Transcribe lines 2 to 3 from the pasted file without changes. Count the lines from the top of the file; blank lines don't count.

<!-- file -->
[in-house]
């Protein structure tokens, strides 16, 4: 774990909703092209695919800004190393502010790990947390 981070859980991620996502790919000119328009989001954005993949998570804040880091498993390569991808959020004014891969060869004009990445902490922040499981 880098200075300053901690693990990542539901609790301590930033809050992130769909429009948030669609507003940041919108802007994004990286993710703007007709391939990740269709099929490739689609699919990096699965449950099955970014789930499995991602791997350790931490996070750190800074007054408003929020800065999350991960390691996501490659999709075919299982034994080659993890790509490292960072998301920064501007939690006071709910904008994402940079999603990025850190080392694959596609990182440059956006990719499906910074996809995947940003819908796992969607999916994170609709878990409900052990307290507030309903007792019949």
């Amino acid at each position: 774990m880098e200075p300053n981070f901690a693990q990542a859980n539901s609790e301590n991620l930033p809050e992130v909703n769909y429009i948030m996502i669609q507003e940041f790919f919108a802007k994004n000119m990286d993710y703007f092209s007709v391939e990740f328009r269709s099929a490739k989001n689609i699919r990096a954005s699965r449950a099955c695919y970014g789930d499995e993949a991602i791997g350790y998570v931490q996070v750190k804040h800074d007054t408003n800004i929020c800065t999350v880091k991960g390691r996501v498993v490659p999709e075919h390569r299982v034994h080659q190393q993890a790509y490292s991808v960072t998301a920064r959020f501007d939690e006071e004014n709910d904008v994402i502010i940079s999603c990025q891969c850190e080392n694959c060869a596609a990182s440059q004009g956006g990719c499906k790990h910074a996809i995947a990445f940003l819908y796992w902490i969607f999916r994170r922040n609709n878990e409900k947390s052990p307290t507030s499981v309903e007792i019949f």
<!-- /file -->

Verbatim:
């Protein structure tokens, strides 16, 4: 774990909703092209695919800004190393502010790990947390 981070859980991620996502790919000119328009989001954005993949998570804040880091498993390569991808959020004014891969060869004009990445902490922040499981 880098200075300053901690693990990542539901609790301590930033809050992130769909429009948030669609507003940041919108802007994004990286993710703007007709391939990740269709099929490739689609699919990096699965449950099955970014789930499995991602791997350790931490996070750190800074007054408003929020800065999350991960390691996501490659999709075919299982034994080659993890790509490292960072998301920064501007939690006071709910904008994402940079999603990025850190080392694959596609990182440059956006990719499906910074996809995947940003819908796992969607999916994170609709878990409900052990307290507030309903007792019949």
């Amino acid at each position: 774990m880098e200075p300053n981070f901690a693990q990542a859980n539901s609790e301590n991620l930033p809050e992130v909703n769909y429009i948030m996502i669609q507003e940041f790919f919108a802007k994004n000119m990286d993710y703007f092209s007709v391939e990740f328009r269709s099929a490739k989001n689609i699919r990096a954005s699965r449950a099955c695919y970014g789930d499995e993949a991602i791997g350790y998570v931490q996070v750190k804040h800074d007054t408003n800004i929020c800065t999350v880091k991960g390691r996501v498993v490659p999709e075919h390569r299982v034994h080659q190393q993890a790509y490292s991808v960072t998301a920064r959020f501007d939690e006071e004014n709910d904008v994402i502010i940079s999603c990025q891969c850190e080392n694959c060869a596609a990182s440059q004009g956006g990719c499906k790990h910074a996809i995947a990445f940003l819908y796992w902490i969607f999916r994170r922040n609709n878990e409900k947390s052990p307290t507030s499981v309903e007792i019949f």